Stunner! Liberal Journalists Compare Obama to...Jimmy Carter

Things must really be going bad for Barack Obama if the likes of longtime liberal journalists Mark Halperin and Jonathan Alter are comparing him to that glorious failure of a president - Jimmy Carter. Appearing on MSNBC's Andrea Mitchell Reports on Friday to discuss the President's handling of the oil spill in the Gulf of Mexico, Halperin initially defended the President against his colleagues, claiming that he's gotten a "bum rap from the press" because he has gotten"most of the substance right" on the spill but because he has gotten "stagecraft" wrong Obama has "created this story line that he's Jimmy Carter." Alter initially balked at this point, arguing any Carter comparisons were "too easy," but then went on to say the comparisons were "relevant" in how Obama is in danger of letting the Gulf spill cripple his presidency in the same way the Iranian hostage crisis seized "control" of Carter's in 1979. [audio available here]

The following exchange was aired on the June 4 edition of MSNBC's Andrea Mitchell Reports:

ANDREA MITCHELL: Mark Halperin, you've covered Barack Obama for so long and the entire campaign as you reported and documented in Game Change. Are you surprised that the White House has not been more adept at this? Because some of this is scheduling. You know presidents shouldn't have to be forced to demand, "Well, let me stay on the ground for more than two hours, let me meet with some real people." That really shouldn't be his call.

MARK HALPERIN, GAME CHANGE AUTHOR: Well I don't think that's the only mistake in terms of symbolism and stagecraft that they've made in this crisis. I think three things are true. I think they get a really bum rap from the press about how much they've done on this crisis and, and for how long, I think they've gotten a lot of the substance, most of the substance right. Second, I think they have made a series of mistakes, not just not meeting as Jonathan correctly said, with real people who have been affected by this when they were down there, but as Jon Stewart and David Broder have both pointed out, he's done too much of the ceremonial aspects of the job, meeting with sports teams, hanging out with Paul McCartney. That, I think has been a big problem. But the third thing is, he will have a problem with the chattering class, no matter how much he bites his lip today, no matter how much he feels people's pain, until the hole is plugged. And they know that in the White House. This is a problem of substance. He's exacerbated his problem with the chattering class because of he's created this story line that he's Jimmy Carter.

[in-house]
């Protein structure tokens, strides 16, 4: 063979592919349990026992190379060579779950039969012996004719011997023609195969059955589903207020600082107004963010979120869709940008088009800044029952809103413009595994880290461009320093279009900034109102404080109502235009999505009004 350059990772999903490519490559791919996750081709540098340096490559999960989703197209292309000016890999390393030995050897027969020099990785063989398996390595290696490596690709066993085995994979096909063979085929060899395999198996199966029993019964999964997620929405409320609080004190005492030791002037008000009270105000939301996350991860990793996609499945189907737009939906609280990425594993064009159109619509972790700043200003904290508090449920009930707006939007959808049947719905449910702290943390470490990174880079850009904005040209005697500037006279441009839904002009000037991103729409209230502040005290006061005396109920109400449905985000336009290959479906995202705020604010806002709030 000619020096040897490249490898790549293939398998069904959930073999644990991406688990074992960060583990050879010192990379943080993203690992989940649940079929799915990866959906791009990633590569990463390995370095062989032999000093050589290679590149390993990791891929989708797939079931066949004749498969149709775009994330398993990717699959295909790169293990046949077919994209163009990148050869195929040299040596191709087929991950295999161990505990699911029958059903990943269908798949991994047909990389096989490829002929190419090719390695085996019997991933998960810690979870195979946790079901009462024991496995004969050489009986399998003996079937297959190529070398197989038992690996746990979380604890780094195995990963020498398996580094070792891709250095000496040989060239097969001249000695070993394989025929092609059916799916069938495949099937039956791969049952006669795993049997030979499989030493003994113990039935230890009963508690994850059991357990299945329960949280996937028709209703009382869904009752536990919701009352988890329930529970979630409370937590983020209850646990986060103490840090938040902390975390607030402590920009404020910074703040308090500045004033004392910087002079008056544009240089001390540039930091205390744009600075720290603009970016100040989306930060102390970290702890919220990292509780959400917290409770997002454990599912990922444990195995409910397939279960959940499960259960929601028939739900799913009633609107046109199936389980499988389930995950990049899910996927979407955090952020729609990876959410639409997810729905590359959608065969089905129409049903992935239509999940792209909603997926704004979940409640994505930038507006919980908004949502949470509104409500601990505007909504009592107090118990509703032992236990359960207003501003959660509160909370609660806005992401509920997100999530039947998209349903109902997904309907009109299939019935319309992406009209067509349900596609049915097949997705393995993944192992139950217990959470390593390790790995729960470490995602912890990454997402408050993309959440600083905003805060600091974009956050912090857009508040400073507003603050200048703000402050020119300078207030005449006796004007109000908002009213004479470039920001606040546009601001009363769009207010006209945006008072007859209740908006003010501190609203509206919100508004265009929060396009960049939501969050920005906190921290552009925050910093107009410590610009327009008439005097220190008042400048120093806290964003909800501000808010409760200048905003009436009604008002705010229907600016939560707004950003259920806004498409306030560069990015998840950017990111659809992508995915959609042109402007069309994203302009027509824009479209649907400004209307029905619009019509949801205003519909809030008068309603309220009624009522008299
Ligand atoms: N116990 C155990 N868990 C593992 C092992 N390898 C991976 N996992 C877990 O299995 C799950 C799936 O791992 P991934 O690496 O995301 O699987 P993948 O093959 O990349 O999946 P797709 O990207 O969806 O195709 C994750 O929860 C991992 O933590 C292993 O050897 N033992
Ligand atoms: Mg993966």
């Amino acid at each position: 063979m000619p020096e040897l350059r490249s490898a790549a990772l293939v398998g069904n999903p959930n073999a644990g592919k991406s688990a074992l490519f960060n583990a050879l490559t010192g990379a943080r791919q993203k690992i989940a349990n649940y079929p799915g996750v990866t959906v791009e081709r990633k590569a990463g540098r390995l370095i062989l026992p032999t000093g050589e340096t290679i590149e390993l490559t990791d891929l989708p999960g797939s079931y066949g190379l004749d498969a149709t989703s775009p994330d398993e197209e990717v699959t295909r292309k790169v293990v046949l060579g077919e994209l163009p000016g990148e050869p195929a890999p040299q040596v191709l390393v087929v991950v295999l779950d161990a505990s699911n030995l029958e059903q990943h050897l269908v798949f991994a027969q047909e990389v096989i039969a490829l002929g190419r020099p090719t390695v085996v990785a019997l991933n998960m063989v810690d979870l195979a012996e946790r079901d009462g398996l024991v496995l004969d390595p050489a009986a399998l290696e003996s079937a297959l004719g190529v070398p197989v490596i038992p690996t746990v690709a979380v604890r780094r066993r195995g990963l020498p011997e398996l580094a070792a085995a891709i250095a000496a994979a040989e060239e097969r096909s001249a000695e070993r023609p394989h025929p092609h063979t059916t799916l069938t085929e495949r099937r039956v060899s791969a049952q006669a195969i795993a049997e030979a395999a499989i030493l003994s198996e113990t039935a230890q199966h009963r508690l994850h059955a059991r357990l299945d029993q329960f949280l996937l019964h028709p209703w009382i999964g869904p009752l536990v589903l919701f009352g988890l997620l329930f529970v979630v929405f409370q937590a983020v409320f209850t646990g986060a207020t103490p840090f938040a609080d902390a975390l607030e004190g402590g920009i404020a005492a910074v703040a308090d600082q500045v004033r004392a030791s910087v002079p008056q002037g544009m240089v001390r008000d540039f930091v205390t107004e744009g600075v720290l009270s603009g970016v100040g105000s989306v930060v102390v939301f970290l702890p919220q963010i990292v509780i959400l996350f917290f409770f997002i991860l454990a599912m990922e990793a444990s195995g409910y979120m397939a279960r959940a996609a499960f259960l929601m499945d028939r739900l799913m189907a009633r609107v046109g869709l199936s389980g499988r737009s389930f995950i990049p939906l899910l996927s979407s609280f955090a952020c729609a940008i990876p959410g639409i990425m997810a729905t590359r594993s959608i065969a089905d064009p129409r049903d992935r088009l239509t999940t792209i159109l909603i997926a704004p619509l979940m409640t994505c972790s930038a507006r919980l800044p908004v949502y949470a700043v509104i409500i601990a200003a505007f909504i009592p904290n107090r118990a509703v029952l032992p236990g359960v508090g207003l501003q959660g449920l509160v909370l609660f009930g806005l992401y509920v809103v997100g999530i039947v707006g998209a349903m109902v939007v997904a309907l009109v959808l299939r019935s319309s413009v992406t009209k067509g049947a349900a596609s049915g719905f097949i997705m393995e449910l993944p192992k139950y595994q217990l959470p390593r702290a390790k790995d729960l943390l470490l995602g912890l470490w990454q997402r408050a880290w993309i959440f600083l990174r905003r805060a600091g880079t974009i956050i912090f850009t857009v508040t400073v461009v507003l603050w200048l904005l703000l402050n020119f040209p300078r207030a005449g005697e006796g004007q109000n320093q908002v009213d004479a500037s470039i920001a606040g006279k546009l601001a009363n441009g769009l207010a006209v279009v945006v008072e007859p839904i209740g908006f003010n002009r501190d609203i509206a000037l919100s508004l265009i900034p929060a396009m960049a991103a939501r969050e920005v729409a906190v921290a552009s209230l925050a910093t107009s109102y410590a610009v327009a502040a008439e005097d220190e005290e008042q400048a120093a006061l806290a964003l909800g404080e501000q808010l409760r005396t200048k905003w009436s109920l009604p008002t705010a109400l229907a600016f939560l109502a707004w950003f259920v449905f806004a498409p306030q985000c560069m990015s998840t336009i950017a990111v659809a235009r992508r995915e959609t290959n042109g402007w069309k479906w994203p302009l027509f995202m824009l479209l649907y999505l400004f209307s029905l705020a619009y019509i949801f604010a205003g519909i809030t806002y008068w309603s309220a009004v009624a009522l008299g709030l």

JONATHAN ALTER, NEWSWEEK: Yeah well I, you know, I think those are-

MITCHELL: And, and jump in here, Jonathan. Sure.

JONATHAN ALTER: I was just gonna say Andrea I think that those are, Katrina comparisons, the Jimmy Carter comparisons, are too easy, but where they are relevant is that Jimmy Carter, when they seized the hostages in Iran in 1979, for 444 days, he let them also seize control of his presidency and apparently, the, the Democrats have some focus groups that show that the American public right now does not want to see Obama focus full time on this crisis. They want him to multitask, but he has to give them the impression that he is showing leadership, not just telling them that he's been a leader, and he has been too much the professor-in-chief and that's not the same thing as being the communicator-in-chief. I think Mark is quite right that for several weeks now, they have just missed the stagecraft of this event and they don't have a lot of time to make this right and to get back on his game.

Geoffrey Dickens
Geoffrey Dickens
Geoffrey Dickens is the Deputy Research Director at the Media Research Center.